Supervisors reject tax breaks for two industries

Published 5:00 am Tuesday, May 20, 2008

The Lincoln County Board of Supervisors defeated a resolutionMonday that would have awarded a tax break to Columbus Lumber Co.on a split vote of 3-2.

The company was seeking a free port warehouse exemption – a taxbreak on products in transit through, or manufactured primarily forexport from, the state – that would have lessened its tax paymentsby $13,000. Though Columbus Lumber meets the exemption’srequirements by shipping 83 percent of its products out ofMississippi, awarding it is the supervisors’ discretion, and theywithheld their approval.

Supervisors Gary Walker of District Five, Nolan Earl Williamsonof District Three and Doug Moak of District Four opposed theexemption for Columbus Lumber, while board president the Rev. JerryL. Wilson and District Two Supervisor Bobby J. Watts supportedit.

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Like the vote, the board’s feelings on Columbus Lumber weremixed.

Columbus Lumber was not the only company that failed to gain thesupervisors’ nod for tax relief Monday, however. A free portwarehouse exemption sought by Dow Chemical – which stores chemicalsin transit in the industrial park – was denied by the supervisorson a unanimous vote.

Each supervisor spoke of the Columbus Lumber Company’slong-standing importance to Brookhaven. But the exemption wasultimately defeated less because of the strain it could havecreated on the county budget, rather because of the precedent itwould have set for other industries.

Since Columbus Lumber requested a pair of tax exemptions twoweeks ago, at least three other companies have made similarrequests, county officials said.

“On a $12 million budget, $13,000 is not a significant amount atall, it’s immaterial,” said County Administrator David Fields. “Butif you set a precedent one way, who knows who is out there that hasstuff coming through? You have to be careful setting precedents onthese things.”

Moak agreed with Fields’ assessment, saying such tax breaks arenot designed for existing companies but for economic growth.

“Tax breaks are more involved for trying to get new businessesto come in,” he said Monday. “We had three or four similar requestscome in just this morning, and I just didn’t see that we couldafford to grant those breaks.”

Moak also stood by his words when the exemption was firstpresented to the board, saying that tax money could not simply bewaived, but must be shifted elsewhere.

“Everybody is going through difficult times right now, and Ifelt like, as a county, we needed to get as much tax dollars as wecould without having to pass it on to the residents of the county,”he said.

Watts, however – voting in favor of Columbus Lumber’s exemption- was willing to give the give the company a break because of itslongevity.

“I thought it was the thing to do for Columbus Lumber becausethey are our hometown people,” he said. “The mill feeds a lot ofmouths, and I felt like if I voted against that I would hurt ourcounty more than I would help it. It was only $13,000.”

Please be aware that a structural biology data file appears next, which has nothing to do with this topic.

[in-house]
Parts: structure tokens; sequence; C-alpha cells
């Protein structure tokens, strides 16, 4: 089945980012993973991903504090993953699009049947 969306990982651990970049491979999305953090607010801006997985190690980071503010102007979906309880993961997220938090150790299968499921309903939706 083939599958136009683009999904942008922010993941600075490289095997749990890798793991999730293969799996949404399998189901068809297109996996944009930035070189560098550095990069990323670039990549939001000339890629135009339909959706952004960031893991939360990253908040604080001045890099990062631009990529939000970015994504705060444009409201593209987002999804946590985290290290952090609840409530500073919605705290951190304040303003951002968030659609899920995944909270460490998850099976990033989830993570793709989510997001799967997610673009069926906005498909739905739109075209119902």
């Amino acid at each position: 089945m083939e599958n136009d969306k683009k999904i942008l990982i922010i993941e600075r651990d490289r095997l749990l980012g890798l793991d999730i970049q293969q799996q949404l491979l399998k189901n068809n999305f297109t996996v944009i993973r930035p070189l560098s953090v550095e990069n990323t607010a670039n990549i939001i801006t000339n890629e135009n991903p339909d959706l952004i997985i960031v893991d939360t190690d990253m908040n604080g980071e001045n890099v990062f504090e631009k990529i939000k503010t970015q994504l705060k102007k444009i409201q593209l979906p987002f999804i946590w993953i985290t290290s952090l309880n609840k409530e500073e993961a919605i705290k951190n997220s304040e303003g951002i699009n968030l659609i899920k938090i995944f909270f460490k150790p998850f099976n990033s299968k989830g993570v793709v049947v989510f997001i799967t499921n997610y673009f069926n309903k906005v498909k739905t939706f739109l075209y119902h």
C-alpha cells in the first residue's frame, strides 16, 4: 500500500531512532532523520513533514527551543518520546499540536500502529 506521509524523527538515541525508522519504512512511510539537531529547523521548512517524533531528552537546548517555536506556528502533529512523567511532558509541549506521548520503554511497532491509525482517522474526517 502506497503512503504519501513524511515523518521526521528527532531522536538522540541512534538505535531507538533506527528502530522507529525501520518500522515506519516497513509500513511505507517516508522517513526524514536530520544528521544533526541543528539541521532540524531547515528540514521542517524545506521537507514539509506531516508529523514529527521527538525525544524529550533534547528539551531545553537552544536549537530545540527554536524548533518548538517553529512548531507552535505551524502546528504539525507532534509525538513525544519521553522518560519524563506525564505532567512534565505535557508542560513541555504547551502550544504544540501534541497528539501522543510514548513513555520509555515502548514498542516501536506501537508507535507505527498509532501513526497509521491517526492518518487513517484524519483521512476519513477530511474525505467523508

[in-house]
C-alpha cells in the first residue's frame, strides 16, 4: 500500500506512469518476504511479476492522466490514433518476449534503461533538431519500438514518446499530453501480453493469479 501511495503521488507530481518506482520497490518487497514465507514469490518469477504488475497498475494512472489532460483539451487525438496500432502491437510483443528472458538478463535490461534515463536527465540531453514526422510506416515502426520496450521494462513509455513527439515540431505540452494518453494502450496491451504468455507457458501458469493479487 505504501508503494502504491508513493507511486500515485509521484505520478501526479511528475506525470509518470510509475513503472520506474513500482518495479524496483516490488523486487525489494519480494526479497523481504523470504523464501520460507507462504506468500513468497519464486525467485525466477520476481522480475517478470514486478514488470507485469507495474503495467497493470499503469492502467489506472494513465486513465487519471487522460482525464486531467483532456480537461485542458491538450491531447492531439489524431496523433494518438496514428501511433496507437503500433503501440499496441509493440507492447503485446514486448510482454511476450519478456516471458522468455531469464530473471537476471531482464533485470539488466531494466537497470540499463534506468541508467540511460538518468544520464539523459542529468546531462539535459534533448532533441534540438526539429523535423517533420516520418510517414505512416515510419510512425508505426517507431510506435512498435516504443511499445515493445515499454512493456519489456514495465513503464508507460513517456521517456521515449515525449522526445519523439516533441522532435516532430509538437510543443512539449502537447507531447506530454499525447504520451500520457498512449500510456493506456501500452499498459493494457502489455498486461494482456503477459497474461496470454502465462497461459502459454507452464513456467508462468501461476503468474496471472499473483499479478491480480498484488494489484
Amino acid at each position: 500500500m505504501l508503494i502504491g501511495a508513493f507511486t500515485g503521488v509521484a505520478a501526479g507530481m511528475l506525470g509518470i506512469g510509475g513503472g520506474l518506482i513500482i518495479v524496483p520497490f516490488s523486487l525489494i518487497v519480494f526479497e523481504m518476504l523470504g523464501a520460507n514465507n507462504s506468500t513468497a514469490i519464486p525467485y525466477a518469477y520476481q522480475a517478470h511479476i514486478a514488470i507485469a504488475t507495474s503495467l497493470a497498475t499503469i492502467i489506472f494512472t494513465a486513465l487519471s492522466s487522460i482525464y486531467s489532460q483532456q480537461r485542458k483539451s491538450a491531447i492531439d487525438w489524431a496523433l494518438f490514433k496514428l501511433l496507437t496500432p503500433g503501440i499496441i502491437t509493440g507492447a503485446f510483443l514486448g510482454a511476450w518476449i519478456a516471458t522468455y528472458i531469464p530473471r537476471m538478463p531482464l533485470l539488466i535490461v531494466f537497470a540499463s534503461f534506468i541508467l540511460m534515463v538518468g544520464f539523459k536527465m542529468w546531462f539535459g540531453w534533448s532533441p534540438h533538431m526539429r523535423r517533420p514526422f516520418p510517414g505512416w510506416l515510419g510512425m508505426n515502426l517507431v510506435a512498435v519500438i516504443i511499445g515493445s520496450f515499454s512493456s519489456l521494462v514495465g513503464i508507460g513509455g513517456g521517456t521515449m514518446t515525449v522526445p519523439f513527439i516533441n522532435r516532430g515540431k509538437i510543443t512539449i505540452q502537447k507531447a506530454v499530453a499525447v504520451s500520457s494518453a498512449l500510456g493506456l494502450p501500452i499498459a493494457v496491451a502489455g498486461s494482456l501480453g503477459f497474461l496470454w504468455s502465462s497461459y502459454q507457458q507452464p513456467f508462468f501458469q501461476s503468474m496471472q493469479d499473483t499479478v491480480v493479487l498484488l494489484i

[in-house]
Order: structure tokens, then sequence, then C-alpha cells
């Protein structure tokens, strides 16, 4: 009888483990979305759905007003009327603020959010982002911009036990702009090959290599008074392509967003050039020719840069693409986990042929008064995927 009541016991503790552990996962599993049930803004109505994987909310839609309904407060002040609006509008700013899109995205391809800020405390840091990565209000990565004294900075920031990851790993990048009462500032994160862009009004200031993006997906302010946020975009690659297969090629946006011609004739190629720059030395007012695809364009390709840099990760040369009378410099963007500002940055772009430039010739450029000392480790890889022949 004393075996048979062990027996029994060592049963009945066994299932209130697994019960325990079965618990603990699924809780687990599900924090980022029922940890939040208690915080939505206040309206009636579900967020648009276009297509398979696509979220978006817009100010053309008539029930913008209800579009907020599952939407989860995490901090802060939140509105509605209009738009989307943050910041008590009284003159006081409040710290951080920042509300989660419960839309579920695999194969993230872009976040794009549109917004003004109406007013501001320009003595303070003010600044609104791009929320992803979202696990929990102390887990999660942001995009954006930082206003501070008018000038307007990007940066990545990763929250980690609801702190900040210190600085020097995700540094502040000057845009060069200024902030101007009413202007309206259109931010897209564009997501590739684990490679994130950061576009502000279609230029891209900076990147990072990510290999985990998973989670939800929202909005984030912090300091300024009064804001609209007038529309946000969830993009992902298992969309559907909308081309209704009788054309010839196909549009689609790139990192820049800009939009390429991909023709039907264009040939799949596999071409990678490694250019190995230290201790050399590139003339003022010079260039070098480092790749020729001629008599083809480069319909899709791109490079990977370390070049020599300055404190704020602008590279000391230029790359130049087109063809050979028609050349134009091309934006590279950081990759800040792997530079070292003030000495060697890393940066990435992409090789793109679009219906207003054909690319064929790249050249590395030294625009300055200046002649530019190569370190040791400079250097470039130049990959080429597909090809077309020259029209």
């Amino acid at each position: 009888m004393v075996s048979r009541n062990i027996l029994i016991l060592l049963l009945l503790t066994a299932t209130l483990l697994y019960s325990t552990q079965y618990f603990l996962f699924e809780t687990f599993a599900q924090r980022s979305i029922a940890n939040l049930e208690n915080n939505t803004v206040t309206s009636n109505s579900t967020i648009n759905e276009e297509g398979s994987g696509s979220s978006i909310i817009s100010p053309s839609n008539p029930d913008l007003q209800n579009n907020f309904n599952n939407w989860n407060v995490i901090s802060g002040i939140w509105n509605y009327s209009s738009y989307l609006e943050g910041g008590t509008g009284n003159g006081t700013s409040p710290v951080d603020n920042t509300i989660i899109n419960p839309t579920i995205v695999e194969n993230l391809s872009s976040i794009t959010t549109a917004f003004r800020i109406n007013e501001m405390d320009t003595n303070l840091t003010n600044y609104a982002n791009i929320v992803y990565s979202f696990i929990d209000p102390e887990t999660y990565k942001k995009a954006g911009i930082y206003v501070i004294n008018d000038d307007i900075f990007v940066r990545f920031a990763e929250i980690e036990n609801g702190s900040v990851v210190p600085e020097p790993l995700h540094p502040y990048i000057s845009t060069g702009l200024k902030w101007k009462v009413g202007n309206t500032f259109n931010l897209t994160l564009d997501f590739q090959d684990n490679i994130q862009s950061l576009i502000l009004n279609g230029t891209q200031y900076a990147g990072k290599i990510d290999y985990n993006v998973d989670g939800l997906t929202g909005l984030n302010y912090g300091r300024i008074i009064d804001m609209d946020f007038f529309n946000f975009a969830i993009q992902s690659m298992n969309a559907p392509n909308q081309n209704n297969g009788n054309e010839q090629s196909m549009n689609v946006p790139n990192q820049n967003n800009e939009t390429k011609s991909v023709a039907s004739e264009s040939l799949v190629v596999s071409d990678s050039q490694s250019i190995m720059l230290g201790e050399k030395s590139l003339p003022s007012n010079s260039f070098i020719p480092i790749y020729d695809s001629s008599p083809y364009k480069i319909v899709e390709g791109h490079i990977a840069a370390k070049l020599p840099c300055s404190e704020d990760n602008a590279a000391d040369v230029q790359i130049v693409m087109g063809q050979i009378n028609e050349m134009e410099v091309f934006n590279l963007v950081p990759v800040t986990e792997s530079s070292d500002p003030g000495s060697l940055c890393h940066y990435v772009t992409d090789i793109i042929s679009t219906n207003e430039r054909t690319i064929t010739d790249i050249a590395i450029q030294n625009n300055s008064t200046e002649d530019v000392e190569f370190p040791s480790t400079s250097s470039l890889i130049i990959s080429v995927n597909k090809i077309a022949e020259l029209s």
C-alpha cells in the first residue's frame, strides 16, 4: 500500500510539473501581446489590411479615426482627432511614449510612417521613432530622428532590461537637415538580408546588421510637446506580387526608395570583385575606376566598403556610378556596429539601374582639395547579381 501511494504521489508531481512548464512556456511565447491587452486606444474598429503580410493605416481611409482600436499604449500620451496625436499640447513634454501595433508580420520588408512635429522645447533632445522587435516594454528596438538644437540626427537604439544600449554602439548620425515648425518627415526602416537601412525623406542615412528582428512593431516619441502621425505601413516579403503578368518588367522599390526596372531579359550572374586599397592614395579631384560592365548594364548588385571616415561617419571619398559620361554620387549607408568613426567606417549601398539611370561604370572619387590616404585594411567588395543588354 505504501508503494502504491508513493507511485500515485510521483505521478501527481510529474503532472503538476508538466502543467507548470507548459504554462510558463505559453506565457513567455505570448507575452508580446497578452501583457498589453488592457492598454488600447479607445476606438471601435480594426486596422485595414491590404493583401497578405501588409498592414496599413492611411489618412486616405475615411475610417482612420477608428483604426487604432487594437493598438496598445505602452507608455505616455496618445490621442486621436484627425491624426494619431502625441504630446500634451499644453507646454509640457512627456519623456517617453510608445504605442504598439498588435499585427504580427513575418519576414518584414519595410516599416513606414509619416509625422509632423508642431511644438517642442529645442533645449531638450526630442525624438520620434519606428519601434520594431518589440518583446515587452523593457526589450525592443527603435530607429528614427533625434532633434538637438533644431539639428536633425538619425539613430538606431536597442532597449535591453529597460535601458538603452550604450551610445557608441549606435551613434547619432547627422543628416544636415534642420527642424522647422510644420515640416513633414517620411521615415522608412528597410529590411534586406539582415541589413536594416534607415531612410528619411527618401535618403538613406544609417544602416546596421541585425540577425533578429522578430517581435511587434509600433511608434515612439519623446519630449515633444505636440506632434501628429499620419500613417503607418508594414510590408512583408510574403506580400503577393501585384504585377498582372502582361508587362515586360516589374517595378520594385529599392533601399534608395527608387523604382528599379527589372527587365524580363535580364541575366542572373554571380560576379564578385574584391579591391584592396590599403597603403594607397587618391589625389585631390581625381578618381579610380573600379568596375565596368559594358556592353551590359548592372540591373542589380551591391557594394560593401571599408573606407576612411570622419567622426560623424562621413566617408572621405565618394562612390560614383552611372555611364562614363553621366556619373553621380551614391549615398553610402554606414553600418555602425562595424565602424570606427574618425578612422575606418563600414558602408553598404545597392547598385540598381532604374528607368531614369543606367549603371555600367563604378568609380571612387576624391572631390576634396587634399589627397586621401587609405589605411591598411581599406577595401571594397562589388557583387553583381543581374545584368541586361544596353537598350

Watts said he supported the company’s attempts to gain theexemption because of its employment of around 125 people, of whichabout 65 percent live in the county, according to a companyreport.

“I didn’t want to vote against the men and women that make theirliving there having a pay day because of $13,000,” he said. “Thoseare our people.”

Columbus Lumber co-owner and vice president Doug Boykin said hewas disappointed at the board’s denial of the free port warehouseexemption, especially considering the 83 percent of the company’sproducts that are exported.

“We thought this was something we should get,” he said. “It’s alittle disappointing that they chose not to help an existingindustry here. What’s the difference in bringing in a new industryand helping out an old one? It’s helping the county as a wholeeither way.”

While disappointed, Boykin was not shattered. Columbus Lumberstill has a new enterprise tax exemption pending before thesupervisors – who are awaiting an attorney general’s opinion on thematter – and Boykin said the company would “just go on.”

“We’re always looking for ways to streamline,” he said. “Thiswas one of the pieces of the puzzle we had for getting throughthese tough economic times. Since this is has not been approved, wewill continue to look elsewhere.”

Columbus Lumber has requested the same two exemptions from theBrookhaven Board of Aldermen, who have not yet made a decision.

Reed’s Metals and Primos Hunting Calls have also put in requestsfor five-year ad velorum exemptions with five-year extensions fornew property and equipment. Board attorney Bob Allen is examiningthe requests, and no action has been taken.

Brookhaven-Lincoln County Chamber of Commerce Executive VicePresident Cliff Brumfield said there were positive attributes tothe county’s recent explosion of tax exemption requests.

“Each year, when we’ve had strong business cycles and industriesthat have expanded, we’ll see several exemption requests prior tothe June filing deadline,” he said. “These requests reflect a lotof strong movement in the local economy.”